| 6.3°C Dublin


Farrell must add layers to Irish attacking game

Brendan Fanning


Close

IRFU Performance Director David Nucifora. Photo: Sportsfile

IRFU Performance Director David Nucifora. Photo: Sportsfile

SPORTSFILE

IRFU Performance Director David Nucifora. Photo: Sportsfile

The World Cup was barely over for Ireland when the review began to take shape. And when, a few weeks later, IRFU performance director David Nucifora briefed the media, a few things stood out.

First, he had to nudge Joe Schmidt close to the kerb as the bus was coming around the corner. Business is business, and with Schmidt already off the premises it was time to clear out some of the stuff he'd left on his desk. Ireland had needed to change their game. It didn't happen so the coach has to carry the can. Without extraordinary circumstances - such as the carnage that occurred in the 2015 World Cup pool game against France, hobbling Ireland for the quarter-final against Argentina - it was like night following day.

Second, he had to join the dots between Ireland not changing their attack and the idea that they didn't have the skill to pass the ball from A to B. Apart from Schmidt's utter conviction that he was right, this manifested itself in the clarion call that the provincial academies would be under pressure to improve their players' skills and the Lord save us if they didn't catch on fast. The image was of a battalion of IRFU troopers descending on the academies with cattle prods in hand, poking lads who dropped passes that needed to be caught.

Systems and conditioning are the bedrocks of the elite game in this country. It was instructive to read the comments of Tom Sexton on independent.ie last week, describing how he arrived - having been rejected by Leinster - to the Melbourne Rebels thinking his grounding in the fundamentals of the Irish game would carry him a distance. It didn't. Taken aback at their casual attitude to conditioning he was envious of their skills. So yes, skill development and learning to play unplanned rugby are more than useful exercises.

What we have seen from Andy Farrell's Ireland over the first two rounds of the Championship suggest they have not been recruited from the Edward Scissorshand family. They could even be capable of learning new tricks before this campaign is over. The mood music in the camp is that the layers they are putting down are fitting neatly on top of each other, and there is genuine excitement about what's ahead. We would contend that their close-game could do with being sexed up a bit, but they have made strides in getting wide, and largely their passing under pressure has been good. And they are winning.

That last bit may be what opens the conversation for Farrell with Caelan Doris. Rewind to his selection for the Scotland game, with CJ Stander moving to six. We interpreted this as a significant change of direction, which seemed fair enough. Stander's work-rate is highly valued, so shift him to six where Peter O'Mahony is hanging on. Doris is explosive and a decent footballer so playing him at eight was a statement. A short one, as it happened.

Two games later Doris is fit again. In the meantime, however, Stander has gone off on one of his man-of-the-match crusades, which has changed the picture again. Selection when you have decent resources is a tricky poem to recite. Farrell's detractors when he was part of the England set-up that bombed in the World Cup blame him for getting his lines wrong over the inclusion of League convert Sam Burgess. Depending on who you talk to this is either bang on the money or wildly exaggerated.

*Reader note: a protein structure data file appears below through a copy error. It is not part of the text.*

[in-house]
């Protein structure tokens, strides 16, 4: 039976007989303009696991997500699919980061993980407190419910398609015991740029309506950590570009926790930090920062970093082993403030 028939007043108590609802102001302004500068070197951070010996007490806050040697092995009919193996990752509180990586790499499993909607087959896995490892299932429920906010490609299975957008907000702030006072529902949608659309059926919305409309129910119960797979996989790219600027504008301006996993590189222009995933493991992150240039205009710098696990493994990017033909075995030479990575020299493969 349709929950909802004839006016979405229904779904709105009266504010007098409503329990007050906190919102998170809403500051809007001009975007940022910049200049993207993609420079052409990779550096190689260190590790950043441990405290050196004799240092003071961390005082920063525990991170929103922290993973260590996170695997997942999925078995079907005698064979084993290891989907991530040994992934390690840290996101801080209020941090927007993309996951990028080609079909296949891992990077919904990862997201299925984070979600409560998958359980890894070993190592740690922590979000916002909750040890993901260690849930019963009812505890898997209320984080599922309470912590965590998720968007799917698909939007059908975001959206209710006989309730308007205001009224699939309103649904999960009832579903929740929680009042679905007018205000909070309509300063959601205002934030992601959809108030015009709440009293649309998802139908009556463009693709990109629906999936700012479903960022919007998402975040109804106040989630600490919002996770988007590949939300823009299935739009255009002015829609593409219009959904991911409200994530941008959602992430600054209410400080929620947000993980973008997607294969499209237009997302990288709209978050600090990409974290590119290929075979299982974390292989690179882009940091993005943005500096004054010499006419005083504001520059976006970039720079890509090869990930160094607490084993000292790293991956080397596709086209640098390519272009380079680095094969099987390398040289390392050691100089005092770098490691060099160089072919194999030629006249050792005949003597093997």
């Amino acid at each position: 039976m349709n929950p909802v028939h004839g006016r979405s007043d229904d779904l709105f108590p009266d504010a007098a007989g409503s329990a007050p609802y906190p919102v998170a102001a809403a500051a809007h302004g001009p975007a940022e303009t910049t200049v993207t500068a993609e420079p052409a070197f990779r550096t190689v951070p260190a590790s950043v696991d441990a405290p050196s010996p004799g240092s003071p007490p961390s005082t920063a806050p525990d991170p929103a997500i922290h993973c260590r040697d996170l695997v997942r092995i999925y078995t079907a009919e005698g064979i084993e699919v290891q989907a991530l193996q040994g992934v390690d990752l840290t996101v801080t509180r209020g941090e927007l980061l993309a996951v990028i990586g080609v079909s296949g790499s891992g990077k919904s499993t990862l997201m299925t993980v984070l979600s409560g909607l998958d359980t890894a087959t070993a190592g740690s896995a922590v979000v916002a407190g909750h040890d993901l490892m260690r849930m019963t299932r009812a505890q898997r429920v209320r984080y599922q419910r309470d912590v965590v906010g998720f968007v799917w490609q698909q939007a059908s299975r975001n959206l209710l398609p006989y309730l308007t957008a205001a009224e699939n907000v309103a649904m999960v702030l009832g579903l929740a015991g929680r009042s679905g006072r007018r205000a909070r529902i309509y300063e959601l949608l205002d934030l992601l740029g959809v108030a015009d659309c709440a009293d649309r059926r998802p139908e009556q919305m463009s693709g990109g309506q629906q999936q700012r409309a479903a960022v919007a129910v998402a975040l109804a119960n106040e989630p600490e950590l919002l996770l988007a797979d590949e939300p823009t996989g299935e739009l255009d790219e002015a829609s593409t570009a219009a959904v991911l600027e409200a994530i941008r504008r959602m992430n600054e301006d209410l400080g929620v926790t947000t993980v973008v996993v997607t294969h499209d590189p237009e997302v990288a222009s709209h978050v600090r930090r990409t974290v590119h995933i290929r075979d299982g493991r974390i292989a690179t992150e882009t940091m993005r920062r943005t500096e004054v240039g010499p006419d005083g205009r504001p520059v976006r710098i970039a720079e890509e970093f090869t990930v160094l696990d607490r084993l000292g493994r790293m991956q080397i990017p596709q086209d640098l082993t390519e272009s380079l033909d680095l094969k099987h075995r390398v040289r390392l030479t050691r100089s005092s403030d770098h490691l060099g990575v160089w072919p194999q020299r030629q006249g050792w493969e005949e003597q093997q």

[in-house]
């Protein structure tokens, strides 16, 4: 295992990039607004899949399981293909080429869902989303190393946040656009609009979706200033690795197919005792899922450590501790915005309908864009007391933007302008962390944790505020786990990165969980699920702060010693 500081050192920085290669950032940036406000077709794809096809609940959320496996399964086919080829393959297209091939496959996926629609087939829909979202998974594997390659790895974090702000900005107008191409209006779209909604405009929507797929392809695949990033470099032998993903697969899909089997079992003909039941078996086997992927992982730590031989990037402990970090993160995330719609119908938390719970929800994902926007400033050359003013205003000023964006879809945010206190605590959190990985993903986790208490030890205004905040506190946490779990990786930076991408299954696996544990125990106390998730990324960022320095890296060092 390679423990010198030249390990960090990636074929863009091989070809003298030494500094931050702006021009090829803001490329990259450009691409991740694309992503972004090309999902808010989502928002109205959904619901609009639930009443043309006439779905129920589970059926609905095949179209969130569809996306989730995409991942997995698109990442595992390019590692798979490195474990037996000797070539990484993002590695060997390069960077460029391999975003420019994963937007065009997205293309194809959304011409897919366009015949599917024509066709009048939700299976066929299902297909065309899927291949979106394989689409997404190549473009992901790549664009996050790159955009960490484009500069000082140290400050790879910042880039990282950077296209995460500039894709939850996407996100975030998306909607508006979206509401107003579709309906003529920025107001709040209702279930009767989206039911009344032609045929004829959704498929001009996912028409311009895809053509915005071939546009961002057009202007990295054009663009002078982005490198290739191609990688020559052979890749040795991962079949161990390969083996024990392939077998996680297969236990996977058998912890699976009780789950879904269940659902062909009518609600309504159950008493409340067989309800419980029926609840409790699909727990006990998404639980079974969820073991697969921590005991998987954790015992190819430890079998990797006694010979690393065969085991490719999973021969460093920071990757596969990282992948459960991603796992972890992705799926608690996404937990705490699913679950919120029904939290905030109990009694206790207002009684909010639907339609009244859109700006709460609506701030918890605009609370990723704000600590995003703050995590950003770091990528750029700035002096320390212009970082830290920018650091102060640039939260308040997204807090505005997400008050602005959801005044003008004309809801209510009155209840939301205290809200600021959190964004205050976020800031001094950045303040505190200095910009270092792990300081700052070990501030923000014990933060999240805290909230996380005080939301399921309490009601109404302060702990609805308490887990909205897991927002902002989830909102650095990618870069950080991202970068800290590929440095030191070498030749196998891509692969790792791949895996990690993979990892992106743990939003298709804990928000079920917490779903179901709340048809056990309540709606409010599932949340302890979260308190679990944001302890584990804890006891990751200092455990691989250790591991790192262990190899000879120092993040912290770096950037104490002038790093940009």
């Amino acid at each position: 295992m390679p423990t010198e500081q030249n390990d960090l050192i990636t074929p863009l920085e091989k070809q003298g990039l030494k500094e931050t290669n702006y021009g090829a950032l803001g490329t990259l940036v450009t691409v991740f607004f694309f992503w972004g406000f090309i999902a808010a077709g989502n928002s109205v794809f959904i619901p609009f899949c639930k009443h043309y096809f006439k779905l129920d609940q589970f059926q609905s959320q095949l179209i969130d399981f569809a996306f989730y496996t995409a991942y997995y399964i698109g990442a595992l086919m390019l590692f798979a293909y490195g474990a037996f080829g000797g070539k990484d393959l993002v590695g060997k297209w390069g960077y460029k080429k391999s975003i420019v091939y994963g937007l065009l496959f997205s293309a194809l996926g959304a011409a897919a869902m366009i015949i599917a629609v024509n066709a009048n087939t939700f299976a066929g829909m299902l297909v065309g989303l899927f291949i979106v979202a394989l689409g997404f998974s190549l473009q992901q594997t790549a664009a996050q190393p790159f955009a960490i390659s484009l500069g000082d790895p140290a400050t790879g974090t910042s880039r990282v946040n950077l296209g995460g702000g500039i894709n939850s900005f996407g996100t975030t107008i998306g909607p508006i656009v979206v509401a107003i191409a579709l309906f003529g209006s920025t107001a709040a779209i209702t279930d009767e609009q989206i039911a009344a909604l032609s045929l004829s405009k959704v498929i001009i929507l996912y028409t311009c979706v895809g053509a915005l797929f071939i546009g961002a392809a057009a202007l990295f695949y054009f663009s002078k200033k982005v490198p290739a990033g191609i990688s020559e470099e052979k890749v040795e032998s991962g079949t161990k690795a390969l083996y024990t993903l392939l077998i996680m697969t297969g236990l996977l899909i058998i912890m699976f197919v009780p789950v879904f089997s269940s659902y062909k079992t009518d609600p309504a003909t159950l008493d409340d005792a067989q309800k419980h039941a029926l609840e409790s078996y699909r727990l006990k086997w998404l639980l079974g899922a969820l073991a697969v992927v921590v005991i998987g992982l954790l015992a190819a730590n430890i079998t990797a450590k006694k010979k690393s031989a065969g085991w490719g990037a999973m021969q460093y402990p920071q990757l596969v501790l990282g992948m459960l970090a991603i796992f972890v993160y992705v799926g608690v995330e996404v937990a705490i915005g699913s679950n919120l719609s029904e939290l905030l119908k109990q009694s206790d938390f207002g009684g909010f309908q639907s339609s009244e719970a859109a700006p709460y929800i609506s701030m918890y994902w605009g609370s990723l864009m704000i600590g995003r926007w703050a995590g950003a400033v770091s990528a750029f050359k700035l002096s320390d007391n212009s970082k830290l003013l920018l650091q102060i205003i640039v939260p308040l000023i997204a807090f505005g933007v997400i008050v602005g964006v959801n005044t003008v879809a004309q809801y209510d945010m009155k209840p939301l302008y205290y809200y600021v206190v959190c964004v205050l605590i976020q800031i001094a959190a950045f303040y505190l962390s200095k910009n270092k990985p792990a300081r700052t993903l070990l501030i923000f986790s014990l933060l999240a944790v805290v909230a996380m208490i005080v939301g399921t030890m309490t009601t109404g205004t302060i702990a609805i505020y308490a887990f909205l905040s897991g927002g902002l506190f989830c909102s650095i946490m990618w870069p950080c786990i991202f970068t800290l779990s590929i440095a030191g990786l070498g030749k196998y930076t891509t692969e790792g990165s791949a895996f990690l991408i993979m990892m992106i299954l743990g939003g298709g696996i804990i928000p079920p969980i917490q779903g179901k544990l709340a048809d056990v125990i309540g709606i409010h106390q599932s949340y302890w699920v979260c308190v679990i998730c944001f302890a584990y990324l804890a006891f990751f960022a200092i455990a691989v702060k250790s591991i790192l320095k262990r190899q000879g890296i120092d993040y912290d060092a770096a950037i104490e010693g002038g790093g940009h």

Either way, the head coach has to decide if what was a good idea a couple of weeks ago is still a good one: running Doris at eight. He has no further evidence one way or the other, aside from the training field. The situation has shifted dramatically thanks to Stander. It helps that Doris is only 21 and has less than five minutes Test experience to his name. For now, park yourself on the bench son.

Conor Murray has massive support from his teammates, and that kind of thing will count for a lot with the coach. It's hard to see, however, why a player in better form, whatever about the gaps on his CV while Murray was establishing himself as one of the best in the business, is coming off the bench instead of starting the game.

Robbie Henshaw will be fit to continue a profitable partnership with Bundee Aki, but Will Addison is struggling for fitness. He was fast-tracked into the Ireland squad last summer the moment he had recovered from back surgery, but staying fit seems to be eluding him. When left out of the Scotland squad he wasn't listed as banjaxed, rather he was being "minded", we were told, but Farrell needs him available asap. Twickenham, and a desperate England, looks like being too soon. Hopefully we won't be saying the same for the next rung on the ladder of Ireland's attacking game.

Next Saturday: Italy v Scotland, Stadio Olimpico 2.15; Wales v France, Principality Stadium 4.45. Sunday: England v Ireland, Twickenham 3.0

Round 1: Wales 42 Italy 0; Ireland 19 Scotland 12; France 24 England 17.

Round 2: Ireland 24 Wales 14; Scotland 6 England 13; France 35 Italy 22.

Saturday, Mar 7: Ireland v Italy, Aviva Stadium 2.15; England v Wales, Twickenham 4.45. Sunday, Mar 8: Scotland v France, Murrayfield 3.0

Saturday, Mar 14: Wales v Scotland, Principality Stadium 2.15; Italy v England, Stadio Olimpico 4.45; France v Ireland, Stade de France 8.0

Sunday Indo Sport